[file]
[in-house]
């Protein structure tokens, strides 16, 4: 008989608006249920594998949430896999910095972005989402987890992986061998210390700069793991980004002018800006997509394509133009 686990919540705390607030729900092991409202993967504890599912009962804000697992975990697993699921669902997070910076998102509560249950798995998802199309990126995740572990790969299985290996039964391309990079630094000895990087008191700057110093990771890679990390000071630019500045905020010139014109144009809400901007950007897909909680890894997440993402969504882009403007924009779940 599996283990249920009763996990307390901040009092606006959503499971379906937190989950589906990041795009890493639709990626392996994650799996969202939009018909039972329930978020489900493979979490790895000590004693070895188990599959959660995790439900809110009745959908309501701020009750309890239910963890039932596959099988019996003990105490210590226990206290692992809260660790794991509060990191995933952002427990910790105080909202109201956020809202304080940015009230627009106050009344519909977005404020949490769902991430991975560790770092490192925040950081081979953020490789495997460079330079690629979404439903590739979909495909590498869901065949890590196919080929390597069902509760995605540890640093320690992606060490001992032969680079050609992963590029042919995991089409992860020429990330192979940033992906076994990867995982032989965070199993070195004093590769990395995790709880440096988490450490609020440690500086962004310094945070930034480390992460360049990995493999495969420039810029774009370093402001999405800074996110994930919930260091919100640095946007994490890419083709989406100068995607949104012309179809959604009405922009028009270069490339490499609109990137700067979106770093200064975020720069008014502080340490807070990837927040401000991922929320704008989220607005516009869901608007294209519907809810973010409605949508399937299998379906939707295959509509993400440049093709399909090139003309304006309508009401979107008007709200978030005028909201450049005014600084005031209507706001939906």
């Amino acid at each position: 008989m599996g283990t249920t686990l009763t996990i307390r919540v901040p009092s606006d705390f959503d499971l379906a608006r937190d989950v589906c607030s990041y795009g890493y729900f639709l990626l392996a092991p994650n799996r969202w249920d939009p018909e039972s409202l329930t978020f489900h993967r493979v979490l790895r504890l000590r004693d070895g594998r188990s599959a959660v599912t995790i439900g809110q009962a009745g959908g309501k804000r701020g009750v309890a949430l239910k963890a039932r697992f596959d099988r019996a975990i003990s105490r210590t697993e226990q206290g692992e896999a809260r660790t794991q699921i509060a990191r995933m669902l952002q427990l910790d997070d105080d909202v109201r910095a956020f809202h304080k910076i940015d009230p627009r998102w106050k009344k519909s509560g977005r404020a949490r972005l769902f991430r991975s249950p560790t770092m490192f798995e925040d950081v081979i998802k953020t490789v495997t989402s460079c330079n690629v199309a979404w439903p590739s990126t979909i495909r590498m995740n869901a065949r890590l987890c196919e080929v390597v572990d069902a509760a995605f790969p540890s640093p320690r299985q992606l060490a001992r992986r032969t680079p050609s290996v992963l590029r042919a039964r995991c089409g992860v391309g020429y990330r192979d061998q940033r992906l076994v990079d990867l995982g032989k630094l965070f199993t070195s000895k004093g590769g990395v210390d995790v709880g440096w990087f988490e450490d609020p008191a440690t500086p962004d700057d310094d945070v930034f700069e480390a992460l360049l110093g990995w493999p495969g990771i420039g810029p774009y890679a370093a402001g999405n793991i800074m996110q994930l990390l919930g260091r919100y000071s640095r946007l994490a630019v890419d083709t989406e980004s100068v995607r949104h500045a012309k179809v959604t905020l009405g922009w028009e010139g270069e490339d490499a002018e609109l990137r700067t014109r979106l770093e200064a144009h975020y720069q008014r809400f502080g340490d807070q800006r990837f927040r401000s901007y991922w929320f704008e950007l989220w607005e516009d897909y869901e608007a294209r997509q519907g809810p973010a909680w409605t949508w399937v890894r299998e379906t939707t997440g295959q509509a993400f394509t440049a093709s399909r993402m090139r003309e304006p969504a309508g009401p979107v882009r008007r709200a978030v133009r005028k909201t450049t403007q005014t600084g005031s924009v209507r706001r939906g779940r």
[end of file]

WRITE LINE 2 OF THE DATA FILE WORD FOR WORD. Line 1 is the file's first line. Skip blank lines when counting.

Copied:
């Protein structure tokens, strides 16, 4: 008989608006249920594998949430896999910095972005989402987890992986061998210390700069793991980004002018800006997509394509133009 686990919540705390607030729900092991409202993967504890599912009962804000697992975990697993699921669902997070910076998102509560249950798995998802199309990126995740572990790969299985290996039964391309990079630094000895990087008191700057110093990771890679990390000071630019500045905020010139014109144009809400901007950007897909909680890894997440993402969504882009403007924009779940 599996283990249920009763996990307390901040009092606006959503499971379906937190989950589906990041795009890493639709990626392996994650799996969202939009018909039972329930978020489900493979979490790895000590004693070895188990599959959660995790439900809110009745959908309501701020009750309890239910963890039932596959099988019996003990105490210590226990206290692992809260660790794991509060990191995933952002427990910790105080909202109201956020809202304080940015009230627009106050009344519909977005404020949490769902991430991975560790770092490192925040950081081979953020490789495997460079330079690629979404439903590739979909495909590498869901065949890590196919080929390597069902509760995605540890640093320690992606060490001992032969680079050609992963590029042919995991089409992860020429990330192979940033992906076994990867995982032989965070199993070195004093590769990395995790709880440096988490450490609020440690500086962004310094945070930034480390992460360049990995493999495969420039810029774009370093402001999405800074996110994930919930260091919100640095946007994490890419083709989406100068995607949104012309179809959604009405922009028009270069490339490499609109990137700067979106770093200064975020720069008014502080340490807070990837927040401000991922929320704008989220607005516009869901608007294209519907809810973010409605949508399937299998379906939707295959509509993400440049093709399909090139003309304006309508009401979107008007709200978030005028909201450049005014600084005031209507706001939906």